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Scouting the Young Fielders

Wait, what?  This is "Staturday," not "Wednescout."  Even if you hate Staturdays, you can skip the text and go to the second-to-last paragraph, which contains an important link that I know you'll want to click.

Let me tell you a little something about defensive stats: when it comes to evaluating a player's contributions, they're shaky. You might have already known that.  But the dirty little secret about defensive stats is this: when it comes to judging what a fielder's true fielding skill is, they're almost worthless.  Well, worthless is an exaggeration.  But we have to be very careful when coming to a conclusion about a how good a defender a fielder is. 

And it has nothing to do with how good the defensive metrics we use are.  Why? Regression to the mean.

If you're too lazy to re-read my primer on regression, then I'll give you the Cliff's Notes version: we must always regress to the mean when figuring true player skills, and the amount we regress is based on 1) how much performance data we have and 2) what the spread in skills are among the general MLB population.  This is independent of how good the defensive metric we are using is.

Let's start with the first issue: how much performance data we have for defense.  A full-time shortstop might have 500 opportunties to field a ball in any given year.  A centerfielder might have 400.  Every other fielder will see fewer than that.  Those numbers are smaller than the number of PAs a player gets in a full season.

The difference between the best and worst hitters, over the course of a full season, is something like 100 runs - think Albert Pujols versus Tony Pena.  Imperfect as our defensive metrics are, they give us a pretty decent idea of how many runs the best and worst fielders are worth over the course of a full season.  A guy like Mark Ellis might save 20 runs on defense, and a guy like Manny Ramirez might cost 20 runs.  Let's tack on five runs on either end to get 50, a nice, round number.  The spread in fielding skill is, generally speaking, about half of much as the spread in hitting skill.

So, to recap: smaller sample size than hitting, smaller spread in talent - ergo, more regression to the mean.  Even if you had the perfect defensive metric.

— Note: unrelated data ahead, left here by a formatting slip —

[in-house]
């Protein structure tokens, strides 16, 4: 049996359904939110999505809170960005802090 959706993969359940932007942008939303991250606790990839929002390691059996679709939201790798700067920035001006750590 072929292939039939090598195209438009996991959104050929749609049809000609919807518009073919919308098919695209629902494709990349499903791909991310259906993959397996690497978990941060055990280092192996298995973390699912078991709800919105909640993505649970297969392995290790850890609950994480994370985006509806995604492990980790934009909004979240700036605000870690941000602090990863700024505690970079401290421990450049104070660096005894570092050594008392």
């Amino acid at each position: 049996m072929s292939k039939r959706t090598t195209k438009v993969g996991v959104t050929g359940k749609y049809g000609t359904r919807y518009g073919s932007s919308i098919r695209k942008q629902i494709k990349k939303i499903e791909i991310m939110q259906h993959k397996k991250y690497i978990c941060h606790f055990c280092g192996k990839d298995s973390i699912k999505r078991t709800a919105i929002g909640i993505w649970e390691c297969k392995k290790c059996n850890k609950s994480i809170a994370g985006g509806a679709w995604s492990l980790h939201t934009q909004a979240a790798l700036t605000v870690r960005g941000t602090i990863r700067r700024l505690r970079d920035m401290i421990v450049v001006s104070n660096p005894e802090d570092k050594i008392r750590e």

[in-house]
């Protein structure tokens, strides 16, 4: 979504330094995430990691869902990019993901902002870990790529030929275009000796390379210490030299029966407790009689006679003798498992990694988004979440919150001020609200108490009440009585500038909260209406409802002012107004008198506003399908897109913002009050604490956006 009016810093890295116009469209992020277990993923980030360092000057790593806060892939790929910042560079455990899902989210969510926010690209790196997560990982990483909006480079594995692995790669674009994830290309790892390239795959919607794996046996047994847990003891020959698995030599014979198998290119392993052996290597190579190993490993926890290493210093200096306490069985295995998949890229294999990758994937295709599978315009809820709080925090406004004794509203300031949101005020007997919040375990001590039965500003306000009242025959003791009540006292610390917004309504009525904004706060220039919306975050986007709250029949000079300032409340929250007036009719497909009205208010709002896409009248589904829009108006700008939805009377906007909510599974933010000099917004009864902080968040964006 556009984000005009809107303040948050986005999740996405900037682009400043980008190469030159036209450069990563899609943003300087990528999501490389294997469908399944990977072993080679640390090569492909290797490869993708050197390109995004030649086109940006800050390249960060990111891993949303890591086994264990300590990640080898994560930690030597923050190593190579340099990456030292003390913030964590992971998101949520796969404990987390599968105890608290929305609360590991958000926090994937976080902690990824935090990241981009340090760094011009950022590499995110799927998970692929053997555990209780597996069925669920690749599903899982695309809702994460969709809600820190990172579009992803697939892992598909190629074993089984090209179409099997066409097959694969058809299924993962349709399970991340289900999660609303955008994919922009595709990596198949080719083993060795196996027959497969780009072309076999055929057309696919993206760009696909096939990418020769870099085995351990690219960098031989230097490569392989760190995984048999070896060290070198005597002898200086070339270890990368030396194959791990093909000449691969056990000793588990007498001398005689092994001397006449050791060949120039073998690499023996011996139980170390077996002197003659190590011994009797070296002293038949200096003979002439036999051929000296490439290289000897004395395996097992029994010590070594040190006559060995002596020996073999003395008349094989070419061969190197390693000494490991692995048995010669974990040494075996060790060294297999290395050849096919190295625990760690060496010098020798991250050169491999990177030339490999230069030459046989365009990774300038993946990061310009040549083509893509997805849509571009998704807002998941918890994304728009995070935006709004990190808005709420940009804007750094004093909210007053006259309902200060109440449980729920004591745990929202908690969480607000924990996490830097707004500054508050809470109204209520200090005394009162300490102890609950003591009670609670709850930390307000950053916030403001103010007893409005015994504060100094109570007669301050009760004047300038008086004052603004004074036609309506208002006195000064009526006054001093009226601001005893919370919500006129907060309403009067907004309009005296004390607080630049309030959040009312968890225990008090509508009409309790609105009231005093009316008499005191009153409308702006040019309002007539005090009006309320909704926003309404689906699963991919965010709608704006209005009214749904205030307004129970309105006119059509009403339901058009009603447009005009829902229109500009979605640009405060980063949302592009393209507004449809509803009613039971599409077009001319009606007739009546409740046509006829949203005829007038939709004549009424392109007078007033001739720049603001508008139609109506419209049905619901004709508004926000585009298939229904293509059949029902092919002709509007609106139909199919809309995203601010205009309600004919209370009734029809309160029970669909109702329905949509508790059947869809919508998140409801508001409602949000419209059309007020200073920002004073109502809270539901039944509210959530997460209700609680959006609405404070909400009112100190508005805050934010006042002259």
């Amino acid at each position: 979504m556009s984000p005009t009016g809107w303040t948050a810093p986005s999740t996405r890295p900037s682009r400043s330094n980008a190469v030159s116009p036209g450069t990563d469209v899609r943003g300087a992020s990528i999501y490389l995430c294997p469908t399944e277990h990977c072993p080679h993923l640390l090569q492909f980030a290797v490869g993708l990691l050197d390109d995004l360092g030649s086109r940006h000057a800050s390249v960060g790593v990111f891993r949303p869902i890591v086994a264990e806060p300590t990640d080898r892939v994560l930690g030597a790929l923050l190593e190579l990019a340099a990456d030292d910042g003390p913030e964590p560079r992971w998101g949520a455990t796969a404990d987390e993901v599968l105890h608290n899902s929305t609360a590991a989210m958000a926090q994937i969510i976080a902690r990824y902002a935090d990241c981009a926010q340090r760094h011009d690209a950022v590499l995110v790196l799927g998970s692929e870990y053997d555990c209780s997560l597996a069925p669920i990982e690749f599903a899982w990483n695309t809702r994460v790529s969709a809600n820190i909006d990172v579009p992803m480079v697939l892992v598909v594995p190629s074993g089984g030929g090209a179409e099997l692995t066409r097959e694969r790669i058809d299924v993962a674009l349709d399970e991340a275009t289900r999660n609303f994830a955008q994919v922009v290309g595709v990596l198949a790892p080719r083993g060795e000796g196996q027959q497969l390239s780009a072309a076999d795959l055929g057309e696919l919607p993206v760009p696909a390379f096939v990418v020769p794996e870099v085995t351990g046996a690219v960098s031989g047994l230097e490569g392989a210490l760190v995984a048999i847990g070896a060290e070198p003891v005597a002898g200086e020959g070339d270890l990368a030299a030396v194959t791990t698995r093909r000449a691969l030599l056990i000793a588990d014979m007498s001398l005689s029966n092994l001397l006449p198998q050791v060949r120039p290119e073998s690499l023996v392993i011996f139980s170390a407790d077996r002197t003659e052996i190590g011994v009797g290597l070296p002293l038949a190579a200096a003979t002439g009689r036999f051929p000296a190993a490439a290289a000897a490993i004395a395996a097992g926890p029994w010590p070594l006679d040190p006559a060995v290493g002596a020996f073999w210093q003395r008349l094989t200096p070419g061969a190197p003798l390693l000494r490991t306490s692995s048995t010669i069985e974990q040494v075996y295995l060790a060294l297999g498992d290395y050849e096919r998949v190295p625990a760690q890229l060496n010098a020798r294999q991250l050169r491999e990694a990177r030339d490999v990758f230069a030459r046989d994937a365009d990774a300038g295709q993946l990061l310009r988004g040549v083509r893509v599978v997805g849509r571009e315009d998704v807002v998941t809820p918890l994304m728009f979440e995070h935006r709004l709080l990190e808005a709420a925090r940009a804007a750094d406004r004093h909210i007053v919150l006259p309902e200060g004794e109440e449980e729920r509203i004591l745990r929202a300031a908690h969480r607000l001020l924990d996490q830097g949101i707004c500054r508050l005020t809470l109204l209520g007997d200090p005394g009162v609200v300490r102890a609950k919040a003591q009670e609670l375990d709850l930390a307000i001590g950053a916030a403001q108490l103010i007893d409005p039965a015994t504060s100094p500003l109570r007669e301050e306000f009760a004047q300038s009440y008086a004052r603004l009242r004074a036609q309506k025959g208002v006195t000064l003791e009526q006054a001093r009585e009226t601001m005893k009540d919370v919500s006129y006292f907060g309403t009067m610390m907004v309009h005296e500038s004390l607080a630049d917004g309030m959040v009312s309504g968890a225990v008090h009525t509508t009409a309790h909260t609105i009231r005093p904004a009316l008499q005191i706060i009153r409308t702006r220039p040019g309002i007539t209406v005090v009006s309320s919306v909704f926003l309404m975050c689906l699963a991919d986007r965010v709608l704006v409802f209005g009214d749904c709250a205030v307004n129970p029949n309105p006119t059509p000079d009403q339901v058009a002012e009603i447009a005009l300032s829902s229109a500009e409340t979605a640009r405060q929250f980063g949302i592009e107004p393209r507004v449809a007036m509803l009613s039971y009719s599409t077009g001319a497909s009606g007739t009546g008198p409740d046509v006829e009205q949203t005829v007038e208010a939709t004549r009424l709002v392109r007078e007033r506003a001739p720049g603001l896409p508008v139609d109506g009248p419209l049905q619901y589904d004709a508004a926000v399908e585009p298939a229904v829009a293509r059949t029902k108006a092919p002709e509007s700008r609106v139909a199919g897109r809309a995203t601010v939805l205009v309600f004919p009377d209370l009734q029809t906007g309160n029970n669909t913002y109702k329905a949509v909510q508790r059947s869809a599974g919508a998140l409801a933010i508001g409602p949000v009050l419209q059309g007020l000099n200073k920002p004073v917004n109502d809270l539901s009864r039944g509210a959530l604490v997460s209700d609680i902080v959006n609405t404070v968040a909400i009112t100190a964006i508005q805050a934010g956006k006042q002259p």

And that's why we need scouts.  But here's the other dirty little secret: you, too, can be a scout.  Why not?  You watch lots of baseball.  So do I.  And if we put our opinions together, we might start getting there.  Two sets of eyes are better than one.  And a thousand sets of eyes are better than two.

And that's what the Fan Scouting Report is all about.  Every year, Tom Tango asks thousands of fun to give their scouting reports by rating fielders in a variety of categories.  Says Tom:

What I would like to do now is tap that pool of talent. I want you to tell me what your eyes see. I want you to tell me how good or bad a fielder is. Go down, and start selecting the team(s) that you watch all the time. For any player that you've seen play in at least 10 games in 2008, I want you to judge his performance in 7 specific fielding categories.

And best of all, for you statophobes:

And, most importantly, do not, absolutely do not, look at any numbers. Don't look at his fielding percentage, range factor, zone rating, UZR, or anything else that someone else is telling you. I just want you to rely on your eyes. You are the scout. I need you to rely completely on your own observations.

Tom's been doing this every year for about five years now, so we're starting to get good historical data.  But if you look at the number of ballots cast for each player, you'll find that the Red Sox and Mariners players get tons of evaluations, and the A's players very few. 

That's embarrassing to me, and it should be to you, considering that we have a group of knowledgeable and dedicated fans right here on AN.  So what are you waiting for?  Submit your evaluations of the A's fielders.  Think Mark Ellis is criminally underrated?  Can't stand to see Jack Cust commune with his glove?  Then say so!

But this is important: be honest in your evaluations.  This isn't a ballot-stuffing contest.  We're not trying to beat Blue-Grey Sky.  This is an attempt to use the collective knowledge of the best-informed baseball fans our there to help us identify fielding skill.

One more thing, speaking of fielding.

Remember this?



F--- you, injuries.  You took my favorite player from me.